help me with snake identification, please!

Discussion in 'Predators and Pests' started by crtrlovr, May 17, 2010.

  1. crtrlovr

    crtrlovr Still chillin' with my peeps

    sorry I don't have a pic, but I can give a very good verbal description. Not a pit viper of any kind, but I am not sure what kind it was. The facts:
    Length: approx. 2 - 2 1/2 '
    Color: brownish black on upper, underbelly was orange (not red, not yellowish, but ORANGE)
    head shape: slight wedge, fairly narrow, not pointed at all
    other head characteristics, no "pits", no vertical pupils, brown eyes
    had a very distinctive musky smell, similar to that of a skunk.

    This poor girl or guy had crawled into some old deer netting that we had used for the run cover until our record-setting ice storm of '09. There was a section on the ground just under the drip line of the chicken house and I'd had it on my, "I need to pick that up" list for quite a while, obviously. I don't know how long it had been there, and wouldn't have noticed it if my cats (who regularly follow me into the chicken run now, and the chickens and guineas just go, "oh. It's you.") hadn't been doing the weird, "stand tall, slap fast" stance they do with snakes... It was probably either going after the mice who are plentiful, or it could have easily crawled up through one of several rotten places around the bottom of the chicken house. I finally got the roof replaced; now I need to replace the bottom 4' all the way around. So now, does anyone have any idea what kind of snake this was? It wasn't aggressive at all, but that may have been due to being trapped for no telling how long. I got my gloves (just in case -- I'll help anything I can, but no sense in being a total fool... ), scissors, and a plastic bucket. I covered the snake's head gently w/ a flat strip of wood and started cutting away the netting. It took some time, as there were cuts and raised scales from the attempts to escape, but I finally got all the netting cut away and pulled out the embedded pieces under the scales. I carried it across the road into a vacant lot with some tall grass and let it go. I really hope I don't see it again; at least not on my side of the road, and hopefully not flattened ON the road. OK, now -- any ideas on what kind it is?
  2. Cetawin

    Cetawin Chicken Beader

    Mar 20, 2008
    NW Kentucky
  3. Swampwood

    Swampwood Songster

    Apr 25, 2010
    Krotz Springs, LA
    Rat snake is my guess
  4. NurseELB

    NurseELB Songster

    Oct 16, 2008
    Lacey, WA
    Sounds like a rat snake to me.
  5. crtrlovr

    crtrlovr Still chillin' with my peeps

    Thank you, Cetawin! The link to the snakebook made it official -- you were right. It is indeed a copperbelly water snake. SO glad I was able to rescue it and relocate it at least out of my chicken pen/house. If I'd known ahead of time that it is a protected species and a water lover, I might have tried to keep it overnight and ask the conservation folks about where would be a good place to release. There is a good sized lagoon/overflow pond in the back of the large lot/field across the road where I released it, and some old oaks so maybe it will have a reasonably good habitat and can survive. Thanks for the help! BTW, my husband just thought I had completely lost it. He is (among many other people) of the opinion that no snake is a good snake. He almost had a cow when he asked what I had in the bucket. (If he didn't really want to know, he shouldn't have asked... [​IMG] ) I will not kill one unless I KNOW FOR CERTAIN it is poisonous AND it is threatening a human or one of my pets. I'll dodge them if I see 'em on the road, I'll stop to let 'em cross, and I'll give them a wide berth if they need it. [​IMG]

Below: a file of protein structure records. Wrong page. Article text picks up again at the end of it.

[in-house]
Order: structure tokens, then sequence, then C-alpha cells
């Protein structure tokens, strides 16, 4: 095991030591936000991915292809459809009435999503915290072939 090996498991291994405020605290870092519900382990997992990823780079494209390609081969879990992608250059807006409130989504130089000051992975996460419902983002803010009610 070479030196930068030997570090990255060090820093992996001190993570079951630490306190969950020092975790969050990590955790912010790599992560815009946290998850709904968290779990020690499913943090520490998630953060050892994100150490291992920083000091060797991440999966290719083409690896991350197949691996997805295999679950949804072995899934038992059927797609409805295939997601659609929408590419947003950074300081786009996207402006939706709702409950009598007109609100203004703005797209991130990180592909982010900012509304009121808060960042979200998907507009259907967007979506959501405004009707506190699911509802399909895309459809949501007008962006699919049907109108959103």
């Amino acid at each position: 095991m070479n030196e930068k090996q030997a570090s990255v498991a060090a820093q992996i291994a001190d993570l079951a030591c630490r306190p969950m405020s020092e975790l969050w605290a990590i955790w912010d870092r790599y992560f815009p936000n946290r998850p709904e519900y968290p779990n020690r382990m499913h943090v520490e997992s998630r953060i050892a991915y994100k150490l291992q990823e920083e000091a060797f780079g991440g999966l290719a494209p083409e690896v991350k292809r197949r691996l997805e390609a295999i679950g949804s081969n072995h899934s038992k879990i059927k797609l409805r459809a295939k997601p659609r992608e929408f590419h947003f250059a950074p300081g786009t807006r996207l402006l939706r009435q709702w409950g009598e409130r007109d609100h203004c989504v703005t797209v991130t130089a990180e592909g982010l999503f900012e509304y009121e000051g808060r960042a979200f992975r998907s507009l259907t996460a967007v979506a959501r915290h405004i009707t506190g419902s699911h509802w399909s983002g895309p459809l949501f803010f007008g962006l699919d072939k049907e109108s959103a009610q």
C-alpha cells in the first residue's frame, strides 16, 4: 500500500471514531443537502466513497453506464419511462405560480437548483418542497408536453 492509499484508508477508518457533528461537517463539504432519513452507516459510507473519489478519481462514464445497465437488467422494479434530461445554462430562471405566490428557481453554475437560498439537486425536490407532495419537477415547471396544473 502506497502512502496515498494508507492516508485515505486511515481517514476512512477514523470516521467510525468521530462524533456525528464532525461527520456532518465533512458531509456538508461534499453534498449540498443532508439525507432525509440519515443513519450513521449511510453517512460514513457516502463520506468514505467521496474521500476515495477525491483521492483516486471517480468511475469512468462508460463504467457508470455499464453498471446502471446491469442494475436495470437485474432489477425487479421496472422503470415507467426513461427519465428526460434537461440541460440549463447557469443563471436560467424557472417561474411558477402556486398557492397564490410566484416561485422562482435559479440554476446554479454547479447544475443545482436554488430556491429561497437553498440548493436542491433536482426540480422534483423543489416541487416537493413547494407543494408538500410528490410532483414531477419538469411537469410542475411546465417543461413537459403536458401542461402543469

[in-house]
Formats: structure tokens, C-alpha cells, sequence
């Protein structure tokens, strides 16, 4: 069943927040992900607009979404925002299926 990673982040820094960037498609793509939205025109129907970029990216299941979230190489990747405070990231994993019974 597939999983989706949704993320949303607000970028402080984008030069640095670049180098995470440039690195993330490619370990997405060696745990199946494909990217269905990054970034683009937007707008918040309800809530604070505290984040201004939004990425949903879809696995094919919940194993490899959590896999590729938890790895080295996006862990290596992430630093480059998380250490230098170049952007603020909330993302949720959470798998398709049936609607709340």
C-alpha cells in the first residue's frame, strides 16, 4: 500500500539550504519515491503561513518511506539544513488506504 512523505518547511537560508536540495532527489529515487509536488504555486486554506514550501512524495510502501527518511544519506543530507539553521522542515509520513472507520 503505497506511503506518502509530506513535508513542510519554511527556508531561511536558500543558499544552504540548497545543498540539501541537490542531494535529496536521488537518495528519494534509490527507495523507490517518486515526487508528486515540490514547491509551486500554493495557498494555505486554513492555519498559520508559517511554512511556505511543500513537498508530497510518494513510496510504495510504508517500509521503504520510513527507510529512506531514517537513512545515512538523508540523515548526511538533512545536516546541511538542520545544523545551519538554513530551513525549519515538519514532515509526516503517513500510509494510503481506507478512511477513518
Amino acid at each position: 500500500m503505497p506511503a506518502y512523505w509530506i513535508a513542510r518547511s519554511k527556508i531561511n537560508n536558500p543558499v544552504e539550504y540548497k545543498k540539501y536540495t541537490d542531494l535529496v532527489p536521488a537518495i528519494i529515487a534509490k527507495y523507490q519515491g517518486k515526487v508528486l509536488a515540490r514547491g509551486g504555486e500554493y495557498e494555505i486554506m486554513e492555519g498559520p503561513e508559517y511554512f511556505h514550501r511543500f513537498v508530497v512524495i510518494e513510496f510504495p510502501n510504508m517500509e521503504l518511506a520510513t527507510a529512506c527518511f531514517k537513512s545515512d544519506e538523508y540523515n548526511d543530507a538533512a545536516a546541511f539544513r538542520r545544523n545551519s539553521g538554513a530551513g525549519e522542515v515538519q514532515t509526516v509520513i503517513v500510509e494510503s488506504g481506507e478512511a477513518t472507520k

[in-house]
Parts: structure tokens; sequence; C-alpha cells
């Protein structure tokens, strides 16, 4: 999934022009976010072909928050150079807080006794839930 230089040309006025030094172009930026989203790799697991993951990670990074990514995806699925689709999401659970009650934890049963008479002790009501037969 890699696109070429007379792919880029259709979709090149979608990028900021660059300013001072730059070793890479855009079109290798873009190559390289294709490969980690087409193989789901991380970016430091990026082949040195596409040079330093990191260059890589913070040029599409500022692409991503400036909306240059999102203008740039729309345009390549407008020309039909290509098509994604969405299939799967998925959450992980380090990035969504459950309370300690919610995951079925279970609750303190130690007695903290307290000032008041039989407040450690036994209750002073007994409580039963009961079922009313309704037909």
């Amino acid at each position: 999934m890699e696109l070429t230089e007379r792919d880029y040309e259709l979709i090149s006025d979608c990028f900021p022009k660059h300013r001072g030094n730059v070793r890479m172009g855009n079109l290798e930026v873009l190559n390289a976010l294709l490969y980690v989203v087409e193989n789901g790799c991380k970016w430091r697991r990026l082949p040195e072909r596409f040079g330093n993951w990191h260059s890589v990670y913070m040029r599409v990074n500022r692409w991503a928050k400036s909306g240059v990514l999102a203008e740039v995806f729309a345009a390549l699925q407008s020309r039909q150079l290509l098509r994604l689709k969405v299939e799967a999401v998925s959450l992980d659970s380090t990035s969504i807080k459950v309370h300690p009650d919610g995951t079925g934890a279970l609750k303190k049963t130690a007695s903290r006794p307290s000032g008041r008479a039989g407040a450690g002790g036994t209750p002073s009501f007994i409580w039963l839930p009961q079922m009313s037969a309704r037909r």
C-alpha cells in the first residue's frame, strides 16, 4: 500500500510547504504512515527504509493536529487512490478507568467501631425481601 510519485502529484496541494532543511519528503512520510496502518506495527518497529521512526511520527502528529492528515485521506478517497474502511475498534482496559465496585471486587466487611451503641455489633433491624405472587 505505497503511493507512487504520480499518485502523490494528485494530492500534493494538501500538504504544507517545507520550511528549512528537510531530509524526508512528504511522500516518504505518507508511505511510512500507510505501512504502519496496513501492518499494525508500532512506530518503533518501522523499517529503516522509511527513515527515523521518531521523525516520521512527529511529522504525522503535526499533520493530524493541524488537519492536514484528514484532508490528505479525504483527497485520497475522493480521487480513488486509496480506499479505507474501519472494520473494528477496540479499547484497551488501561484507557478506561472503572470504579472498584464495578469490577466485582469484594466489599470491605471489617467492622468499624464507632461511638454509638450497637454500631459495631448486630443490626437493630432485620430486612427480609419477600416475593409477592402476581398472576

6. Cetawin

    Cetawin Chicken Beader

    Mar 20, 2008
    NW Kentucky
    I hear ya...I leave em be unless they are venomous mainly because of the pets (ChiChi) and kids. Venom carriers are killed on sight in my yard. Before I moved here, out in Oregon I had a HUGE california kingsnake in my yard who loved sunning himself on the gravel drive....a friend came to see my hubby one day and came running to the door yelling for something to kill a snake....I said what snake? he said "the huge rattlesnake in your driveway" I said I have no rattlesnakes...I have a kingsnake in residence. LOL I went and looked and threatened him with bodily harm if he touched that snake. The lady across the street had diamonbacks in her yard constantly....I never had a single one. [​IMG]

    Heck I even told the snake where my coop was in case he wanted an egg every now and again. He was welcome to them. I used to put eggs out for him on his trail. There are good snakes to tell hubby to keep an open mind. [​IMG]

    Glad I could help.
  7. crtrlovr

    crtrlovr Still chillin' with my peeps

    Thought I'd better clarify that no I did not keep the snake in the house for more than just a few minutes so I could check for bleeding and make sure I had gotten every remnant of the netting off. I didn't want a piece encircling the snake and growing into the skin later. No bleeding, a couple of slightly skinned spots and some raised scales, but I was concerned that trying to medicate it (not sure about what to use, either -- was leaning toward generic triple antibiotic cream, but again, not sure) would stress it out even more. It had gotten dark outside while I was trying to cut away the netting so I had to bring it in so I could see (and so I could get my glasses that ENABLE me to see!!) Snake is released and hopefully recovering from its ordeal. [​IMG] Strangely, though, I didn't see any mention of the musky smell, but the photograph was unmistakable -- definitely copper belly water snake.

BackYard Chickens is proudly sponsored by: